Everybody agreed with him that Velarde was the man to see. He was the most powerful and successful revolutionist in Mexico. He owned two pulque haciendas which had fallen to his share when the great repartition of land had taken place. He operated also the largest dairy farm in the country, furnishing milk and butter and cheese to every charitable institution, orphans’ home, insane asylum, reform school and workhouse in the country, and getting just twice the prices for them that any other dairy farm would have asked. He also owned a great aguacate hacienda; he controlled the army; he controlled a powerful bank; the president of the Republic made no appointments to any office without his advice. He fought counterrevolution and political corruption, daily upon the front pages of twenty newspapers he had bought for that very purpose. He employed thousands of peons. As an employer, he would understand what don Genaro was contending with. As an honest revolutionist, he would know how to handle that dirty, bribe-taking little judge. “I’ll go to see Velarde,” said don Genaro in a voice gone suddenly flat, as if he despaired or was too bored with the topic to keep it up any longer. He sat back and looked at his guests bleakly. Everyone said something, it did not matter what. The episode of the morning now seemed very far away and not worth thinking about.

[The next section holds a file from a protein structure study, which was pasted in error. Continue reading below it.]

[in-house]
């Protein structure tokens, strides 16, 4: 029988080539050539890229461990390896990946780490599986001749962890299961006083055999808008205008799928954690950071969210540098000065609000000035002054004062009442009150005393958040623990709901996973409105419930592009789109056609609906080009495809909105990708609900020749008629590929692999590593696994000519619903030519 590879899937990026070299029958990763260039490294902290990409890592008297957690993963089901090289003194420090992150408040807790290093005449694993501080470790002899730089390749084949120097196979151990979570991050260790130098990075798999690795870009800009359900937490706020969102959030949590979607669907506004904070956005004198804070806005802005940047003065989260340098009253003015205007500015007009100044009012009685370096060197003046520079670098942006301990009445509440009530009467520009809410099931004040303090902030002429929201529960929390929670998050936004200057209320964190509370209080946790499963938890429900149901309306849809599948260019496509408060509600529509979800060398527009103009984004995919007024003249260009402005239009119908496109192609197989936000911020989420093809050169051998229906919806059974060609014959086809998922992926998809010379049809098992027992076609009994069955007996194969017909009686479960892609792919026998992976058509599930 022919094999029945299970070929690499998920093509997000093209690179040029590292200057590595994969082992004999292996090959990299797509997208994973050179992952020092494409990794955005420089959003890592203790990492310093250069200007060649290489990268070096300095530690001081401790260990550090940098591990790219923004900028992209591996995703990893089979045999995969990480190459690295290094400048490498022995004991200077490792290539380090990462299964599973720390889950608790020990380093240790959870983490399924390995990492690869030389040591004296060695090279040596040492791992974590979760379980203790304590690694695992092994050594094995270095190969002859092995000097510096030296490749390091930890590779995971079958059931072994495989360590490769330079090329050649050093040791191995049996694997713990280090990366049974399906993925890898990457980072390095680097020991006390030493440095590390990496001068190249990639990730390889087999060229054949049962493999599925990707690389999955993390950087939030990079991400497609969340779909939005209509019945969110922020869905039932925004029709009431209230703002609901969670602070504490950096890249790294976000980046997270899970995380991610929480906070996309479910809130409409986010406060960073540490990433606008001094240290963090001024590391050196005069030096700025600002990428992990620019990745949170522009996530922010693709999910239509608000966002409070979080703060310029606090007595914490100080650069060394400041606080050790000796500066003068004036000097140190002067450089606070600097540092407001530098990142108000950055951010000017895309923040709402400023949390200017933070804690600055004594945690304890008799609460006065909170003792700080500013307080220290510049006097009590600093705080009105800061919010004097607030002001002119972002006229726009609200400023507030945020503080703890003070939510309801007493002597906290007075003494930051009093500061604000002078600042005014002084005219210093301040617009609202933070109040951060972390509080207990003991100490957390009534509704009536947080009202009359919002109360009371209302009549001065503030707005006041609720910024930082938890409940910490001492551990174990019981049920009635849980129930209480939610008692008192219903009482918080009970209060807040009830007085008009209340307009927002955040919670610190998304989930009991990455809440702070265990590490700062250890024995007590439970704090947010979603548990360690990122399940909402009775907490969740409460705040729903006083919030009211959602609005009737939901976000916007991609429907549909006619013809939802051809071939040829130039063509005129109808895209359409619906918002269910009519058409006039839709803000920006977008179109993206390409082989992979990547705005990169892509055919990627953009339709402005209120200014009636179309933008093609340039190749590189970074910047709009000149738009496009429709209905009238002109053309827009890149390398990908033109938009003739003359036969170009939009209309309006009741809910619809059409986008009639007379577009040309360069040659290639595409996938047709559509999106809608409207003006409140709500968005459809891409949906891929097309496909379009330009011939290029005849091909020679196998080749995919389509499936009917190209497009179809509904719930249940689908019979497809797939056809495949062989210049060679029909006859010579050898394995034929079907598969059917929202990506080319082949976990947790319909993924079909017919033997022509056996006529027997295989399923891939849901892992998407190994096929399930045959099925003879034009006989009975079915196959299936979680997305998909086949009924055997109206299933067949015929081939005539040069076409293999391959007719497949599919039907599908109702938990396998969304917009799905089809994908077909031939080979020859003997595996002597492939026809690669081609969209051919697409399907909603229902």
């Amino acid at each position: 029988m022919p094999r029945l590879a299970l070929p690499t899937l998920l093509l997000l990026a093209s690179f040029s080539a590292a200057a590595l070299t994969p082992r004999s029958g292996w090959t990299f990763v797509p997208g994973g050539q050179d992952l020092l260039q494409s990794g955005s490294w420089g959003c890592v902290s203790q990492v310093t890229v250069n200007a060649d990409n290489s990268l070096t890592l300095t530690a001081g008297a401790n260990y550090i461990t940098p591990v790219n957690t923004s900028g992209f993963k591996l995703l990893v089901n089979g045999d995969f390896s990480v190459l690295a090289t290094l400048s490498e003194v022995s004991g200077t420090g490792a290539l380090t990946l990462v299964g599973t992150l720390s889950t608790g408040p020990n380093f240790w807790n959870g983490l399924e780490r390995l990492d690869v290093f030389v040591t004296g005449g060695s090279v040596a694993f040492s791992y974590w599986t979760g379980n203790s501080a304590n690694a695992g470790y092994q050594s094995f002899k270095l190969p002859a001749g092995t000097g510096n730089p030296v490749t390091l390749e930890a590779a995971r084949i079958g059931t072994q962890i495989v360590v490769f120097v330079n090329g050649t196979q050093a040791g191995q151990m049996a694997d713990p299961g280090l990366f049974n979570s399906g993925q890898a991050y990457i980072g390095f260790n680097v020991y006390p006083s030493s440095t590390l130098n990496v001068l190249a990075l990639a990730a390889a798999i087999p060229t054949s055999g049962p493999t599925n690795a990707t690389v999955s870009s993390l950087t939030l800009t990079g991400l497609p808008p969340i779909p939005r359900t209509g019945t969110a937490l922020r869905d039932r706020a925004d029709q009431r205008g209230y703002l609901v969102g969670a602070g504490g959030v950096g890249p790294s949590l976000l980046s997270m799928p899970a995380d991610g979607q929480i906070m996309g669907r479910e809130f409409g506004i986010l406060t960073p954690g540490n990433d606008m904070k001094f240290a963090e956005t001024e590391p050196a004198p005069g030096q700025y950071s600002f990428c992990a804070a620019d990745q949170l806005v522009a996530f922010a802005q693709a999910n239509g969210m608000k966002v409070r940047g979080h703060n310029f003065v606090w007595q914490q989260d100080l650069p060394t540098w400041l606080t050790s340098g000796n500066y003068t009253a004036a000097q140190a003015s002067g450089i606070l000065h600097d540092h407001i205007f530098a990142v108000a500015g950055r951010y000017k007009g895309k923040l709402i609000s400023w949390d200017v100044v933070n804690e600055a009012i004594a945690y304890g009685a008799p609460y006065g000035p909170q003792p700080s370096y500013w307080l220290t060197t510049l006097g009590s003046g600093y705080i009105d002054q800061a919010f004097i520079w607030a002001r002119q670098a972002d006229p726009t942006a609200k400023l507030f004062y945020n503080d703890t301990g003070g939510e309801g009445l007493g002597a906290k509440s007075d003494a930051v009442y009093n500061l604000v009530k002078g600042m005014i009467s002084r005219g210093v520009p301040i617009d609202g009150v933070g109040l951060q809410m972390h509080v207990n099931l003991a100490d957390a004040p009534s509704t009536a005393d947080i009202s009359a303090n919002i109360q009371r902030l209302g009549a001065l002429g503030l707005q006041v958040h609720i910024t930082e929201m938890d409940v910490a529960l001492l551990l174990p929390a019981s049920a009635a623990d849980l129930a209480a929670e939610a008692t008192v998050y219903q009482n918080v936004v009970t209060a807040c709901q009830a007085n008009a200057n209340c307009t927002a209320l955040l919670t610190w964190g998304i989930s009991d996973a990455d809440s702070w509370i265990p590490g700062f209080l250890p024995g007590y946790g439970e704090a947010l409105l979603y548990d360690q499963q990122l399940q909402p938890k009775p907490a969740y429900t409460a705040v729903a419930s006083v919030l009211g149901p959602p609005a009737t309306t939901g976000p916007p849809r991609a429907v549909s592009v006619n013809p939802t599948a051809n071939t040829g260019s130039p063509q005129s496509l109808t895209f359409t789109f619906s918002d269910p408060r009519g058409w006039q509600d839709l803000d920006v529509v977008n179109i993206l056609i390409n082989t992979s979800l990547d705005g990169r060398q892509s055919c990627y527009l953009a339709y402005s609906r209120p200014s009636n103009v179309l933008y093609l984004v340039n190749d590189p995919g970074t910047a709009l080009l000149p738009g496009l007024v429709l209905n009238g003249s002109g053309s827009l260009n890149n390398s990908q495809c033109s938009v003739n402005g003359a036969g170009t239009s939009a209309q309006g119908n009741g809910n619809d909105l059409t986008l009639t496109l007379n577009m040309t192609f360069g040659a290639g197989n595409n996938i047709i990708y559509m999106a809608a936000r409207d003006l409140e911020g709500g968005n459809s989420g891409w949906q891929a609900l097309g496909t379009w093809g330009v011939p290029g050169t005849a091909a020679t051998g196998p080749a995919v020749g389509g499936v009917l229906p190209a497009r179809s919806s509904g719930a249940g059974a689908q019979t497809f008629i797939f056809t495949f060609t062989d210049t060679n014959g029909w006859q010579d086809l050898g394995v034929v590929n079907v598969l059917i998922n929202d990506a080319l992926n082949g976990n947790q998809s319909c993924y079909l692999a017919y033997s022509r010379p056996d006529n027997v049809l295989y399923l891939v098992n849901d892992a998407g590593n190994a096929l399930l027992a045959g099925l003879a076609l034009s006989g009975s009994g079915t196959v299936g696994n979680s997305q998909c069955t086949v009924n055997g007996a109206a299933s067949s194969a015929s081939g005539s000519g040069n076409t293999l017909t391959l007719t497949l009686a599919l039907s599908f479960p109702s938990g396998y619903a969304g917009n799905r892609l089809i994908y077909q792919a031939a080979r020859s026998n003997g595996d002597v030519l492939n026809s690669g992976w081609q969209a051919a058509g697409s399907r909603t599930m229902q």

Uspensky sneezed with his hands over his face. He had spent two early morning hours standing up to his middle in the cold water of the horse fountain, with Stepanov and the camera balanced on the small stone ledge, directing a scene which he was convinced could be made from no other angle. He had taken cold; he now swallowed a mouthful of fried beans, drank half a glass of beer at one gulp, and slid off the long bench. His too-large striped overalls disappeared in two jumps through the nearest door. He went as if he were seeking another climate.
“He has a fever,” said Andreyev. “If he does not feel better tonight we must send for Doctor Volk.”
A large lumpish person in faded blue overalls and a flannel shirt inserted himself into a space near the foot of the table. He nodded to nobody in particular, and Betancourt punctiliously acknowledged the salute.
“You do not even recognize him?” Betancourt asked me in a low voice. “That is Carlos Montaña. You find him changed?”
He seemed anxious that I should find Carlos much changed. I said I supposed we had all changed somewhat after ten years. Besides, Carlos had grown a fine set of whiskers. Betancourt’s glance at me plainly admitted that I, like Carlos, had changed and for the worse, but he resisted the notion of change in himself. “Maybe,” he said, unwillingly, “but most of us, I think, for the better. It’s poor Carlos. It’s not only the whiskers, and the fat. He has, you know, become a failure.”
“A Puss Moth,” said don Genaro to Stepanov. “I flew it half an hour yesterday; awfully chic. I may buy it. I need something really fast. Something light, too, it must be fast. It must be something I can depend upon at any minute.” Stepanov was an expert pilot. He excelled in every activity that don Genaro respected. Don Genaro listened attentively while Stepanov gave him some clear sensible advice about airplanes: what kind to buy, how to keep them in order, and what one might expect of airplanes as a usual thing.
“Airplanes!” said Kennerly, listening in. “I wouldn’t go up with a Mexican pilot for all the money in—”